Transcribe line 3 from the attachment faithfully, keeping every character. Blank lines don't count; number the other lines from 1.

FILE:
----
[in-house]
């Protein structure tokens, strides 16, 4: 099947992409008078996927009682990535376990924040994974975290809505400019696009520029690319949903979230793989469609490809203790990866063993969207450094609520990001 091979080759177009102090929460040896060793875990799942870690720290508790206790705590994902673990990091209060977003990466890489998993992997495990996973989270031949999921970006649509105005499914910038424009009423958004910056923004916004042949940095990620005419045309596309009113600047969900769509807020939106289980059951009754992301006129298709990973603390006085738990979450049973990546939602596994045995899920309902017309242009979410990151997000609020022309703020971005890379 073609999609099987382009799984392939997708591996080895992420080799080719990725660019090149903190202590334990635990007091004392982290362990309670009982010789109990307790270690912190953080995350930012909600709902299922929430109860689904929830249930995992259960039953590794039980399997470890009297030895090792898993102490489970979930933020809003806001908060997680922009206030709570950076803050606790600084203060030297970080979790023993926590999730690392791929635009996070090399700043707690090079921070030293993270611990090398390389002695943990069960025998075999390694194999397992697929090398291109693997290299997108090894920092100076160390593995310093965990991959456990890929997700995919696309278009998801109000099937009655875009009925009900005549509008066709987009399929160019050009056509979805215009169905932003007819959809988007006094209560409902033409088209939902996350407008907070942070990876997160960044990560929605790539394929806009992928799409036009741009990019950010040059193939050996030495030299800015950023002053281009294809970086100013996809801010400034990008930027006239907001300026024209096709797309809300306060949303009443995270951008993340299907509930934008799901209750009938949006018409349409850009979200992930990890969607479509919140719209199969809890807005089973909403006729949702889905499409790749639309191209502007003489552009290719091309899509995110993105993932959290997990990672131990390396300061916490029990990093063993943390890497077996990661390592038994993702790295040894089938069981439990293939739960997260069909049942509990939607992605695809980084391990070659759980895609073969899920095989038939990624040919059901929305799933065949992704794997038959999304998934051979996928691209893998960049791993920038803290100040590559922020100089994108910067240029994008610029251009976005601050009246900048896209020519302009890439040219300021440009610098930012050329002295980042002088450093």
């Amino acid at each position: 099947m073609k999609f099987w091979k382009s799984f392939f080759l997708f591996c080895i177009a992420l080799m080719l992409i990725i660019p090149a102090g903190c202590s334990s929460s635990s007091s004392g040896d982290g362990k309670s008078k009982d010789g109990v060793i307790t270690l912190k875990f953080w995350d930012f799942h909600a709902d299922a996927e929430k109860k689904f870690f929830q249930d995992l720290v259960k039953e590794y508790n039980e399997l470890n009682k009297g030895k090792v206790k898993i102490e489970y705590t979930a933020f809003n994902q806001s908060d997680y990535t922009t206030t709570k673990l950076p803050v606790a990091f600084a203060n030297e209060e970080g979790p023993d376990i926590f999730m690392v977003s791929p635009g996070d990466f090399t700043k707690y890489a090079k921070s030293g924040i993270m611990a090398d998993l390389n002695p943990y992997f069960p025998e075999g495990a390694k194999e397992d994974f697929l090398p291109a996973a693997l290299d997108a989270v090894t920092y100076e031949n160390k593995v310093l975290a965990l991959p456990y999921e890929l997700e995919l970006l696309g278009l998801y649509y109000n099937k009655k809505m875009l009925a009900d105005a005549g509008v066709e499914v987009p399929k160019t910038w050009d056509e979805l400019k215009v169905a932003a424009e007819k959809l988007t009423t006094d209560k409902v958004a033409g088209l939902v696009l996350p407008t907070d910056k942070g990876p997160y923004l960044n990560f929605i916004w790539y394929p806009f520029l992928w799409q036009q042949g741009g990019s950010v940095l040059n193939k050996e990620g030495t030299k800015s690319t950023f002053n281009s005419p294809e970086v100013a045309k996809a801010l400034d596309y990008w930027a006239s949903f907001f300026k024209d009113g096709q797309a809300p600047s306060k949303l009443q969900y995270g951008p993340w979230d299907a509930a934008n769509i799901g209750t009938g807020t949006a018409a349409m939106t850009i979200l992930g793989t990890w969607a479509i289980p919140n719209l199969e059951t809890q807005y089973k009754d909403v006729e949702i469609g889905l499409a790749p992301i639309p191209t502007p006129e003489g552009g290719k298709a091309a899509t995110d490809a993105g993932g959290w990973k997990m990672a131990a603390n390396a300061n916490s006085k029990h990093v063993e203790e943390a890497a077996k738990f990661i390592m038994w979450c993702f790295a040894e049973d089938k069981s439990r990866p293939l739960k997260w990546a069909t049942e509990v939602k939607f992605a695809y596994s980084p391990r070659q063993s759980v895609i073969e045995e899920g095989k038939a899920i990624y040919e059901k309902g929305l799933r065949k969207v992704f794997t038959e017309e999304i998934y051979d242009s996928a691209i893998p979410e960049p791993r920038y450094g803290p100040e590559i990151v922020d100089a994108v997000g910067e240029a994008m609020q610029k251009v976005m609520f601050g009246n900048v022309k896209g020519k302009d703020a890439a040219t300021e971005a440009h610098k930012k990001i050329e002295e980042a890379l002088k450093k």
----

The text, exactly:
């Amino acid at each position: 099947m073609k999609f099987w091979k382009s799984f392939f080759l997708f591996c080895i177009a992420l080799m080719l992409i990725i660019p090149a102090g903190c202590s334990s929460s635990s007091s004392g040896d982290g362990k309670s008078k009982d010789g109990v060793i307790t270690l912190k875990f953080w995350d930012f799942h909600a709902d299922a996927e929430k109860k689904f870690f929830q249930d995992l720290v259960k039953e590794y508790n039980e399997l470890n009682k009297g030895k090792v206790k898993i102490e489970y705590t979930a933020f809003n994902q806001s908060d997680y990535t922009t206030t709570k673990l950076p803050v606790a990091f600084a203060n030297e209060e970080g979790p023993d376990i926590f999730m690392v977003s791929p635009g996070d990466f090399t700043k707690y890489a090079k921070s030293g924040i993270m611990a090398d998993l390389n002695p943990y992997f069960p025998e075999g495990a390694k194999e397992d994974f697929l090398p291109a996973a693997l290299d997108a989270v090894t920092y100076e031949n160390k593995v310093l975290a965990l991959p456990y999921e890929l997700e995919l970006l696309g278009l998801y649509y109000n099937k009655k809505m875009l009925a009900d105005a005549g509008v066709e499914v987009p399929k160019t910038w050009d056509e979805l400019k215009v169905a932003a424009e007819k959809l988007t009423t006094d209560k409902v958004a033409g088209l939902v696009l996350p407008t907070d910056k942070g990876p997160y923004l960044n990560f929605i916004w790539y394929p806009f520029l992928w799409q036009q042949g741009g990019s950010v940095l040059n193939k050996e990620g030495t030299k800015s690319t950023f002053n281009s005419p294809e970086v100013a045309k996809a801010l400034d596309y990008w930027a006239s949903f907001f300026k024209d009113g096709q797309a809300p600047s306060k949303l009443q969900y995270g951008p993340w979230d299907a509930a934008n769509i799901g209750t009938g807020t949006a018409a349409m939106t850009i979200l992930g793989t990890w969607a479509i289980p919140n719209l199969e059951t809890q807005y089973k009754d909403v006729e949702i469609g889905l499409a790749p992301i639309p191209t502007p006129e003489g552009g290719k298709a091309a899509t995110d490809a993105g993932g959290w990973k997990m990672a131990a603390n390396a300061n916490s006085k029990h990093v063993e203790e943390a890497a077996k738990f990661i390592m038994w979450c993702f790295a040894e049973d089938k069981s439990r990866p293939l739960k997260w990546a069909t049942e509990v939602k939607f992605a695809y596994s980084p391990r070659q063993s759980v895609i073969e045995e899920g095989k038939a899920i990624y040919e059901k309902g929305l799933r065949k969207v992704f794997t038959e017309e999304i998934y051979d242009s996928a691209i893998p979410e960049p791993r920038y450094g803290p100040e590559i990151v922020d100089a994108v997000g910067e240029a994008m609020q610029k251009v976005m609520f601050g009246n900048v022309k896209g020519k302009d703020a890439a040219t300021e971005a440009h610098k930012k990001i050329e002295e980042a890379l002088k450093k």